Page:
Sometimes you need a get-out clause. It’s the plays and productions you don’t want to review, not for lack of things to say but because a conventional review would be a betrayal of the experience.
So let’s do it differently. Ten cryptic puzzles, ten reasons to see Anne Washburn’s Mr Burns. And remember, it doesn’t have to make sense. But you need to remember.
1) Between beginning and end, you will travel the greatest distance (emotionally, intellectually, spiritually) you have travelled in any play. You might experience g-force physical symptoms, not least your jaw dropping to the floor. Do not be alarmed. No harm will come to you.
2) It defies definitions of “good”, “bad”, “well-made”, “unconventional”. They are irrelevant.
3) It will tell you what kind of theatregoer you are. It’s not made for a good night out. Which is not to say it’s not enjoyable. But it’s made for theatre junkies and adventurers, those who boldly go where no man, woman or child has gone before.
4) Michael Shaeffer is weirdly sexy as Mr Burns. As is Justine Mitchell, especially with a wolf tail and work boots.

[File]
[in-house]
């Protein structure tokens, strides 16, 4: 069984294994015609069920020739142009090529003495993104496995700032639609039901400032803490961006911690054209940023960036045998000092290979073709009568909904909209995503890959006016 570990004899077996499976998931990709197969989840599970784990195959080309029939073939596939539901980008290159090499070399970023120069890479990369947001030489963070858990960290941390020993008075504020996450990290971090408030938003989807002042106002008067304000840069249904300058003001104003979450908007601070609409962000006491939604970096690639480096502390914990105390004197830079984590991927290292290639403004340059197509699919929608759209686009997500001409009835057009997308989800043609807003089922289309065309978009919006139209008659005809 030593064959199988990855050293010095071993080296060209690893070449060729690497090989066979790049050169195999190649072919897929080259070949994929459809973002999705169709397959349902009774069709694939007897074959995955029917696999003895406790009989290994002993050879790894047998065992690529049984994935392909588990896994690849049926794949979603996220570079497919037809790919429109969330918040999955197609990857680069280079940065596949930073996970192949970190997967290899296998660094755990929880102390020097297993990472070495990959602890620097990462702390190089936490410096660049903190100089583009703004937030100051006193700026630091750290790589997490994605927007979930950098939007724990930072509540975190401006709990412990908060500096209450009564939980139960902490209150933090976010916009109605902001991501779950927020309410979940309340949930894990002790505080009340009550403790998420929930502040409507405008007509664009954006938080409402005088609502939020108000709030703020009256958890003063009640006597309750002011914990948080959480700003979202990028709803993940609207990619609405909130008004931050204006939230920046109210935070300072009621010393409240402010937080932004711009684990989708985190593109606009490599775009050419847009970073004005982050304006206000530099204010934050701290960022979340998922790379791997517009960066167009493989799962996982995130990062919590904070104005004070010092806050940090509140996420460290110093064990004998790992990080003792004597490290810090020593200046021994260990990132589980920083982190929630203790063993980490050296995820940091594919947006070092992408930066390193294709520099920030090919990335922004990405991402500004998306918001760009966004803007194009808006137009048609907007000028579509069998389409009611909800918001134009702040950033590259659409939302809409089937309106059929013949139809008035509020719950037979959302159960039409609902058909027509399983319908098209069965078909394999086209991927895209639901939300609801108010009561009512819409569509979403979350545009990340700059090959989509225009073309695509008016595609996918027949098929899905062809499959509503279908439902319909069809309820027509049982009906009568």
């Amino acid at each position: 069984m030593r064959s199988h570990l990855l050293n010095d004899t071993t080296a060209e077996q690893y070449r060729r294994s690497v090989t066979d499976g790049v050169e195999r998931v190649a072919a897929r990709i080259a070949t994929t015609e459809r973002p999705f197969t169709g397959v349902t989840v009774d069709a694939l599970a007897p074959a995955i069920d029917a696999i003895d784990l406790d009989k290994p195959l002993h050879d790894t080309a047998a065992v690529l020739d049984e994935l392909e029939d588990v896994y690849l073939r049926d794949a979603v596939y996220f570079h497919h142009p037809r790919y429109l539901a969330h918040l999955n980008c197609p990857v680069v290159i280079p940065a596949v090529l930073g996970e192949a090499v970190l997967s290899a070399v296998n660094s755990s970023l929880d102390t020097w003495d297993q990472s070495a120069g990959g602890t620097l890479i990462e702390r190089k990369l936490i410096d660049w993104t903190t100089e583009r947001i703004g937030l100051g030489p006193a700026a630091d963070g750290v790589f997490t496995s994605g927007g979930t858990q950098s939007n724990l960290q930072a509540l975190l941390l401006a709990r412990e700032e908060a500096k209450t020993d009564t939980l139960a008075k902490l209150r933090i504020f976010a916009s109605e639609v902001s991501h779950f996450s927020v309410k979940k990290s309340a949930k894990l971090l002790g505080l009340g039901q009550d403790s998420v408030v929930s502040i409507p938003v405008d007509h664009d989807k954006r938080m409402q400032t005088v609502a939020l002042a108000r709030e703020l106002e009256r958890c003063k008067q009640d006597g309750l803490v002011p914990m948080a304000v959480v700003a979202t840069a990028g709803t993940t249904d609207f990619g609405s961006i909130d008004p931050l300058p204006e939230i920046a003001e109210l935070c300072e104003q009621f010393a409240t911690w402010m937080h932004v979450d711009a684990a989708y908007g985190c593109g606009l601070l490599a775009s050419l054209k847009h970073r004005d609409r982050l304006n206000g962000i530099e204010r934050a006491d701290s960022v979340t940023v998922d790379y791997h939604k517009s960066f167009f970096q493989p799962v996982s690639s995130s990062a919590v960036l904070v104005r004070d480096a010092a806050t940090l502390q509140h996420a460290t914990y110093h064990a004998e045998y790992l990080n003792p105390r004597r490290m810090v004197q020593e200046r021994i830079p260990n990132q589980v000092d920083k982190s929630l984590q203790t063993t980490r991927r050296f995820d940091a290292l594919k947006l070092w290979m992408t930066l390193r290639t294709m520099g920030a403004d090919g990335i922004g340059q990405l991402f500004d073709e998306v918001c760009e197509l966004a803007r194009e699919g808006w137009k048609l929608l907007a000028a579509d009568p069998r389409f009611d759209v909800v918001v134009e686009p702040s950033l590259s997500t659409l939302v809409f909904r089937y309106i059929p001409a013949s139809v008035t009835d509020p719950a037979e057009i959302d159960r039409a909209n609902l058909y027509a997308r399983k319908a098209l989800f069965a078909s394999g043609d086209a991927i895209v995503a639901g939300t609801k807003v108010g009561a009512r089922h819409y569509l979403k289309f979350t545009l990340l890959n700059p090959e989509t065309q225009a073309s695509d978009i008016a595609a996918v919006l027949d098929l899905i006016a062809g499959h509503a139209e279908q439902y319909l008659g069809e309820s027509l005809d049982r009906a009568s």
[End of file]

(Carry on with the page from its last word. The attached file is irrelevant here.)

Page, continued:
5) It contains the sentence “poignant warble”. Google tells me this sentence exists only nine times on the internets.
6) What part of us will survive the end of everything? It might not be what you think.
7) Is a piece of art good because we love it, or we love it because it’s good?
8) We always knew Bart Simpson was a tragic hero.
9) In all truth, it has a fabulous cast (Demetri Goritsas, Adrian der Gregorian, Adey Grummet, Justine Mitchell, Wunmi Mosaku, Jenna Russell, Annabel Scholey, Michael Shaeffer) directed with great skill and valiant heart by Robert Icke. They will hold your hand through the journey if you hold theirs.
10) I should probably mention designer Tom Scutt. But he seemed to have so much fun with set design and costumes, this is probably the only reward that he needs.
So brush up your Simpsons and go. You might not get a chance for something like this ever again.